Sunday, April 26, 2015
Thursday, April 2, 2015
We'll begin with the film that kicked off the real trend of good Leonard adaptations. Before 1995,there were a few good ones but for the most part, his work had been relegated to one-off TV movies. In 1995, however, he blasted back to prominence with this genuinely funny, entertaining comedy.
Get Shorty stars John Travolta as Chili Palmer, a loan shark who is in the middle of a petty feud with Ray Barboni (Dennis Farina) who he ends up working for. Palmer tracks the owner of a dry cleaners who owes some money to Vegas and while he's there, he's also sent to get some money out of a B-movie producer in Hollywood. Being a movie buff, Chili becomes enamored with the film business and the ensuing comedy is both a sly satire of the business and a perfect adaptation of the Elmore Leonard novel.
Travolta is top notch here, right in the middle of his 1994 comeback, cool and funny but also sort of tough which is perfect for the character. Hackman is equally funny as the sort of dumb, utterly full of crap film producer and Rene Russo is fun as Karen, an actress Chili falls for. The rest of the cast is fun too. Dennis Farina is quite funny as Barboni, as is Delroy Lindo as a thug looking to get into the film, business as well and Danny DeVito is great as an utterly ridiculous actor. You can tell he, along with everybody else in the movie (there are so many good character actors in this thing that to name them all would stretch this review to an unreasonable length) is having a blast.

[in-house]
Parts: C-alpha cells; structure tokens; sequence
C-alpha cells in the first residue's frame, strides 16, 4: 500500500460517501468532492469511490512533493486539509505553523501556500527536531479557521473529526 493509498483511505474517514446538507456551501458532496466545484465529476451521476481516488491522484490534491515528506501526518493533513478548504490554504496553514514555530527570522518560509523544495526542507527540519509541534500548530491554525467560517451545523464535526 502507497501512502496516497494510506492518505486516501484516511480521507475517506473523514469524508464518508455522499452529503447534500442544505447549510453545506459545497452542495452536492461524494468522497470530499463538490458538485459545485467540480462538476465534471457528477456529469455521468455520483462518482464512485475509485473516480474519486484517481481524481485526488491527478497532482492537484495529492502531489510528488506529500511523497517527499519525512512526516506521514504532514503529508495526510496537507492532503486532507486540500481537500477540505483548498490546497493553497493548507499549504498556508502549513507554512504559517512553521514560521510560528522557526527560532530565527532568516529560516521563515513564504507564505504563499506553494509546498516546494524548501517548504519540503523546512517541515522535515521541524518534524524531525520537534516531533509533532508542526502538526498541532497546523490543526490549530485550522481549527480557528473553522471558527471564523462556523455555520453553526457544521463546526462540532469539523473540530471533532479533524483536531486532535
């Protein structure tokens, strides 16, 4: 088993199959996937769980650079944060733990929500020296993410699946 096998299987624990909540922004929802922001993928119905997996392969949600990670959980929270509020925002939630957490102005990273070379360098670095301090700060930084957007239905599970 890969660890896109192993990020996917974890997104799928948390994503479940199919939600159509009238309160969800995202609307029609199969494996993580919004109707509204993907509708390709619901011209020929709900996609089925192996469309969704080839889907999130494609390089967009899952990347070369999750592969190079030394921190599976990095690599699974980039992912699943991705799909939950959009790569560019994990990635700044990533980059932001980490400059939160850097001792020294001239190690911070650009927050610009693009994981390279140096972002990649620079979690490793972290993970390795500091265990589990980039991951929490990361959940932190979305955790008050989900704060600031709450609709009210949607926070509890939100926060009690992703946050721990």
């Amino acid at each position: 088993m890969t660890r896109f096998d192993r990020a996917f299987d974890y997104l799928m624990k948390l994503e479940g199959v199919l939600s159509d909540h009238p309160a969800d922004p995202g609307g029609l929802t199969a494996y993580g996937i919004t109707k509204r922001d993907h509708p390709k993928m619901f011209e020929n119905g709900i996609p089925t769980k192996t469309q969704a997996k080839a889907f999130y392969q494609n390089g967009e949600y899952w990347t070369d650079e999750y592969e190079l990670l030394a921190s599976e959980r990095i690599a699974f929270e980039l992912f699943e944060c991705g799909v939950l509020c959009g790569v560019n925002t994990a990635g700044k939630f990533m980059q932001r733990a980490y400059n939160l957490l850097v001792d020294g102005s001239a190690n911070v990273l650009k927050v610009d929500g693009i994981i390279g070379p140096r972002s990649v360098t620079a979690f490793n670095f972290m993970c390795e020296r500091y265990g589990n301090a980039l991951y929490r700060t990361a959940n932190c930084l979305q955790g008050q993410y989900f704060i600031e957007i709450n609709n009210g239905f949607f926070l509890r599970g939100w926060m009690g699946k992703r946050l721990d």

Barry Sonnenfeld does a fine job directing things and as noted, the cast is great but what really sells the film is the script. Scott Frank stays true to the original novel, using the dialogue and letting it have that little flair Leonard always puts into his work. It's just plain fun and one of the best Leonard adaptations out there.
Wednesday, April 1, 2015
The second trailer is a visual gag involving a new gimmicks called Blind-O-Vision and the theater gags continue throughout the movie as well. The plot is as bare bones as it can get (and in this case that's a major plus) as a typical New York family called the Van Waspishes decides they've had it with the big city and decide to live in the woods. The usual stuff one would expect occurs with wild animals, the aforementioned David Strathairn as a friendly Indian, tons of gags that come at you a mile a minute and just an overall sense of gleeful silliness.
Charles Kaufman, brother of Troma head Lloyd wrote and directed this one and he has a nice deft touch here, firing the gags at the viewer as fast as possible so that they hit, you either laugh or don't and then there's another gag up for consideration. It's not quite as smooth as the more notable spoofs I mentioned earlier and pretty crass in parts, but it's still pretty damn hysterical in places. If you can find it, give it a look. It's well worth your time.